Minimalism is a big thing in photography – by stripping out the extraneous in a photo you get a stronger photo. For kid’s photography, this can be a bit of a challenge. Remember, less is more and follow these tips:
Start with Composition
Sometimes it can be tempted to strip out everything and leave nothing behind. In kid’s photography, this can mean just a plain background and your child as the subject. What you don’t want is to strip out everything and ignore the rules of composition – that just results in snapshot-style photos.
Start with your focal point, and use the rule of thirds. You can also combine a few leading lines to make your subject more prominent.
Textures and Colors
When you eliminate the extra details, you can make more bold choices in what remains, because there is less surrounding “noise.” Imagine you have a background that is brightly-colored, with lots of shapes – you wouldn’t want your subject wearing something brightly-colored, as this wouldn’t help them stand out (in fact it would make them blend in).
However, when the background is simplified you can experiment with color and texture. Brick walls, foliage, a field of flowers – still simplified, but powerfully so.
Zoom, Crop, Move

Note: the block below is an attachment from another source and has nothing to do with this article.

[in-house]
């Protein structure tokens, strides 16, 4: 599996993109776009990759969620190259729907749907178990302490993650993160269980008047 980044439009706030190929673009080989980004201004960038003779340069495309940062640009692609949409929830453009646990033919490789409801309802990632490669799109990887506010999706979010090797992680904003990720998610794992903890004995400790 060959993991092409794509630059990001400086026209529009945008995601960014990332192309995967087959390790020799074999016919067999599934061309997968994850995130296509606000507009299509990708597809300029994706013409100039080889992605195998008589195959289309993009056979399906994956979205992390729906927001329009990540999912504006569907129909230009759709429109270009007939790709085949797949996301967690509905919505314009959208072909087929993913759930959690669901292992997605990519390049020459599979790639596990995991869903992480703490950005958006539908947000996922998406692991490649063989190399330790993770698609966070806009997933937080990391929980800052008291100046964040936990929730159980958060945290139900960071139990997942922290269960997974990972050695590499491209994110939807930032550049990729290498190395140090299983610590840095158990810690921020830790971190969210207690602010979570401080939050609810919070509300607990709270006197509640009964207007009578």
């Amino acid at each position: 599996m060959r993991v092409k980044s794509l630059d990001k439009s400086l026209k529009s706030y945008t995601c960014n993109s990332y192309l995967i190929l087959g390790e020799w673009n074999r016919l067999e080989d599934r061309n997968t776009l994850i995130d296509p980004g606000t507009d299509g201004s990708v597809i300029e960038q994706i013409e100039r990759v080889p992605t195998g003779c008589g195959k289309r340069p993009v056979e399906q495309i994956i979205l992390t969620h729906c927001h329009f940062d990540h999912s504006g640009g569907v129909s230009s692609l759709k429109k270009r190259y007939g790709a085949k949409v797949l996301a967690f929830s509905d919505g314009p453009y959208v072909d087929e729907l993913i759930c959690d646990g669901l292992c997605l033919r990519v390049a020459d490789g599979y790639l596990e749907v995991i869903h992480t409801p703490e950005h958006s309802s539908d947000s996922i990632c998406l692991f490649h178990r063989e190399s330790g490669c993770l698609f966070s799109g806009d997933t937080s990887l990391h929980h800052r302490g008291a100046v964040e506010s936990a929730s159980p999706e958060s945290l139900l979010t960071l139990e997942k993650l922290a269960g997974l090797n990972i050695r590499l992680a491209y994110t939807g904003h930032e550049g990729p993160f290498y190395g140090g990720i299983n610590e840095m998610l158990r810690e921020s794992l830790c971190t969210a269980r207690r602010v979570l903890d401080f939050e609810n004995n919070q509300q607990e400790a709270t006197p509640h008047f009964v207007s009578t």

These are the three tenants to creating minimalist photos. Here they are:
- Zoom: Either get closers to your subject or zoom in with your lens to cut out the details you want to exclude.
- Crop: You might not have the time or tools to zoom into your subject, in which case you can crop after the fact with a photography editing tool.
- Move: You don’t necessarily have to relocate your subject to get a minimalist photo when you’re dealing with distracting backgrounds.
Using a large aperture can also help to somewhat obscure the details – just make sure that your focus is spot on or else you’ll end up with blurry faces.
Tell a Story
You don’t need to include a lot of details in minimalist kid’s photography to tell a story. Stripping out the details can actually help to focus on what you’re trying to tell the world with your images. You can start with an emotion or event – happiness, sadness, fun, new explorations. Next, find a way to tell the story through your photo. Keep practicing, it can take some time to get used to dealing with minimalist photography of your kids.
Minimalist photography is a great way to put the focus on your kids and enhance your kid’s photography. Give it a try!